Friday, April 24, 2009

How I managed to get in trouble with two countries governments at once...or maybe not at all.

So the cops here are notorious for stopping people and demanding to see documents, i.e. passport. Since I arrived here, I've only seen brown men get stopped. You can call it racial profiling I suppose, but there is a large problem with illegal immigration from border countries. Recently though, I saw 2 white guys get stopped in the same day. I thought, well maybe they're trying to be less stereotypical, maybe not. I found out (heard, not sure of the validity) yesterday that this month is recruitment month for the militia and the military. So they are stopping young white guys too to make sure they didn't miss out on their military duty. Why did I have this conversation yesterday? Well it followed shortly after we got picked up by the police. Rather, 3 got picked up, I got a pedestrian escort. Good times. Here's the skinny of a not so interesting interaction with Russian militia.

I and my Canadian Cohort are walking back to our domicile. En route, we pass two other Canadians. They are sitting on a bench, having what they like to refer to as "street beers". They get a real kick out of drinking on the street. I guess I can't say anything, I'm a big fan of "street-meat", and no, that's not what that means.   We stop to converse. Ya da ya da. Enter the Militia. "Where are you from?" "Do they let you drink beer on the street in Canada and America? In front of a school no less?" Hmmm, very valid point Mr. Officer, what about everybody else? Russians do it all the time. Well, validly they had the right to do something, these guys were drinking in public, illegal. Does it matter that there are two beers and four people? That two are sitting and two are clearly about to walk on? Negs. I'm not surprised. They walk us to the car after confiscating our documents. One cop (of 3) takes out the bullet proof vests from the back of a tiny Lada and asks us to get in the back. Um, 4 people, one guitar, one tiny bench in a Lada. Not gonna happen. So the boys squeeze in and the officer shoves the door on them. I'll point out that not one of them wondered if it was ok to leave a female alone with a Russian officer. Chivalry may be dead in Canada, I'll have to do further research. At the last minute before driving off, the cop in the front hands my escort my documents. And we start walking. He berates me about something. In retrospect, I thought I knew what he was talking about, but now I'm not sure. I ask him where we're going. He says, Militia. I say, Where is that? He doesn't answer. I think the problem is that one of my documents is expired, but I'm sure it's in my apartment which is across the street, let's go get it. No. Can we call the university? No. We keep walking. Then his cell phone rings, Not his police walkie-talkie. He hands me my documents and walks away. I see the car pull up without the boys, he walks over and gets in. Then I see the boys walking up from the other direction. What happened? Just your everyday Russian bribery. They each paid 500 rubles or about 15 bucks, no paper work, and the cops let them go. I really think that in these situations, it's to your benefit to not speak much Russian and keep saying you don't understand. I wasn't even approached about paying and I actually had an expired document!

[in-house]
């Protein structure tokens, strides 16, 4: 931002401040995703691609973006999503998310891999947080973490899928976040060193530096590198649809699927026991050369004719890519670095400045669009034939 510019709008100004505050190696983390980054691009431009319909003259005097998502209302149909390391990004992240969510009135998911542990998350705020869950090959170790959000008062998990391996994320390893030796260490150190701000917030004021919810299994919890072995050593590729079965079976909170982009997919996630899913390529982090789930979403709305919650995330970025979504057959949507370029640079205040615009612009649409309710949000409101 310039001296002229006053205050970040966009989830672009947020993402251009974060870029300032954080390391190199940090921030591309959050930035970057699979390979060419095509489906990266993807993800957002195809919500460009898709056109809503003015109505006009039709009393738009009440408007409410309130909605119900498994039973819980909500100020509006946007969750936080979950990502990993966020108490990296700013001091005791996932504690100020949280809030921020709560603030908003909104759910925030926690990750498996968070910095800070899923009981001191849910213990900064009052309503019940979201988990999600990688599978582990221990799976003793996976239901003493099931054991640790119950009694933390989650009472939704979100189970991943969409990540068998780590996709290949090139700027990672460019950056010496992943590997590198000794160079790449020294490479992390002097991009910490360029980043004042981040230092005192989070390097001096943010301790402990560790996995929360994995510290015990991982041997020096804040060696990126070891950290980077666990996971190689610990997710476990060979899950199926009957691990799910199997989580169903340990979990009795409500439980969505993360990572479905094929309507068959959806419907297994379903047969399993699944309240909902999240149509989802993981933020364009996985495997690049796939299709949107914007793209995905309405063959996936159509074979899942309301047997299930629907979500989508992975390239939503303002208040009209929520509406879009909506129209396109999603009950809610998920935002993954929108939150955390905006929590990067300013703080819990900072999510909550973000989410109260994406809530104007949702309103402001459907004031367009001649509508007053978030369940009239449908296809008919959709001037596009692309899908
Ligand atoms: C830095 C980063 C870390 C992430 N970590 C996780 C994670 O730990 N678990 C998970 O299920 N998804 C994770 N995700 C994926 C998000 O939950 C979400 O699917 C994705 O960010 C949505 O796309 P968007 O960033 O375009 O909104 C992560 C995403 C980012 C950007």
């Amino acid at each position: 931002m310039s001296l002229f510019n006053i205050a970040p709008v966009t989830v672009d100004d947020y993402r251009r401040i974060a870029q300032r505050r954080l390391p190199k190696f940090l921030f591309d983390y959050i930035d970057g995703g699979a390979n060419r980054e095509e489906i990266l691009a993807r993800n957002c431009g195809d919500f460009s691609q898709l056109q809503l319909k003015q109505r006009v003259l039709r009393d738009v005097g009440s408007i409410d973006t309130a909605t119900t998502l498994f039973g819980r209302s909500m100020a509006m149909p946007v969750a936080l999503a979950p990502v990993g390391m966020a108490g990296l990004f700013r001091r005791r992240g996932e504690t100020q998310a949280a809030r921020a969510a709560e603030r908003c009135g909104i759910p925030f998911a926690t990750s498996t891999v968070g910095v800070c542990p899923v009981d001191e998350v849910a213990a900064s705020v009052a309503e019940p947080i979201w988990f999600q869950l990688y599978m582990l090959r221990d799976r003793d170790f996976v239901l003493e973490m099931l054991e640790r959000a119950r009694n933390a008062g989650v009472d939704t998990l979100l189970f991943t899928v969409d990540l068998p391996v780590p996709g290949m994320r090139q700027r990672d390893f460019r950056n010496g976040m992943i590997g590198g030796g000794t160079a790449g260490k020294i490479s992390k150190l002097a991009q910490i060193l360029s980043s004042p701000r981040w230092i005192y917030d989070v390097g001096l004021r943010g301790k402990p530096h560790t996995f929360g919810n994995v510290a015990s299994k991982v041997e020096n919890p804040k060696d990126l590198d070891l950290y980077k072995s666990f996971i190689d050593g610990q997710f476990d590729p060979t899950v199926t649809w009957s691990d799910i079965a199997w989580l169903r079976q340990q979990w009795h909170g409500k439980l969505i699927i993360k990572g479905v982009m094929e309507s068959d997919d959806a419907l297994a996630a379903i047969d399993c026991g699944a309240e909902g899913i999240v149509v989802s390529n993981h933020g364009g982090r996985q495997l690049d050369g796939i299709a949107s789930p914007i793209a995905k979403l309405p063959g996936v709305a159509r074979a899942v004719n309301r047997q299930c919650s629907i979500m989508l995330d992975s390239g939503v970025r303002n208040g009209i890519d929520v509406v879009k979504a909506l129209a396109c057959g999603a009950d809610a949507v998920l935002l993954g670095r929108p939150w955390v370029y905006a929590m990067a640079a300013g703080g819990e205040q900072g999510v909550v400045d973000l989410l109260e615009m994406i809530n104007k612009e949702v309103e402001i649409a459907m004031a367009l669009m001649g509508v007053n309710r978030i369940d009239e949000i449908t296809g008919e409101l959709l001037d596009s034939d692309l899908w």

Which brings me to my next point. I get back to my room where I'm meant to be packing to go to Moscow and realize the document is not in my room. It dawns on me, I never got reregistered. Registering is this little thing of letting the Russian government know your wearabouts at all times. Technically, if you are in one city for longer than three days, you should register again. Dumb. Well, when I got my passport back from getting a new visa, it was right in the middle of my bank account problems, so she says, take your passport, fix that, and come back and register. I had a few weeks. Well with that mess, and then the apartment mess, I completely forgot. So now I'm supposed to go to Moscow, but I have expired documents, which carries a fine, and possible deportation. So I couldn't go. This morning I high-tail it to school with said tail between my legs, to get this sorted out. The woman, who told me that I HAD to bring my passport back to her to get registered tells me, Oh no problem, I have your registration right here! What?! You've had it this whole time? Why did you tell me you didn't have it and that you needed my passport to take care of it??!!! Why did you tell me it's soooo important and to make sure I came back to fix this? Why?! Because it's Russia, that's why. This is just normal.

So I missed out on Moscow for no reason. Train ticket gone. But hey, now I have time to figure out why I'm being audited!... (yeah, no joke there)

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